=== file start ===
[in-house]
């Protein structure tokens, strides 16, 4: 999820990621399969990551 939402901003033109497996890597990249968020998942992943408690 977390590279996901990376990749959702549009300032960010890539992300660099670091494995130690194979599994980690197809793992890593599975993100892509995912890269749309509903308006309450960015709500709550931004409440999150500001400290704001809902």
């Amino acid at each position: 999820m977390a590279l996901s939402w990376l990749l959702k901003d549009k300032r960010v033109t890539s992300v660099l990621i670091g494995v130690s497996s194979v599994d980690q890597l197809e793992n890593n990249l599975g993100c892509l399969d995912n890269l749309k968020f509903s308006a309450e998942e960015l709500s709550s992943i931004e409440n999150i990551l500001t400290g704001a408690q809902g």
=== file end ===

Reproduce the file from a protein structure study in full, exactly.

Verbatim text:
[in-house]
């Protein structure tokens, strides 16, 4: 999820990621399969990551 939402901003033109497996890597990249968020998942992943408690 977390590279996901990376990749959702549009300032960010890539992300660099670091494995130690194979599994980690197809793992890593599975993100892509995912890269749309509903308006309450960015709500709550931004409440999150500001400290704001809902």
């Amino acid at each position: 999820m977390a590279l996901s939402w990376l990749l959702k901003d549009k300032r960010v033109t890539s992300v660099l990621i670091g494995v130690s497996s194979v599994d980690q890597l197809e793992n890593n990249l599975g993100c892509l399969d995912n890269l749309k968020f509903s308006a309450e998942e960015l709500s709550s992943i931004e409440n999150i990551l500001t400290g704001a408690q809902g």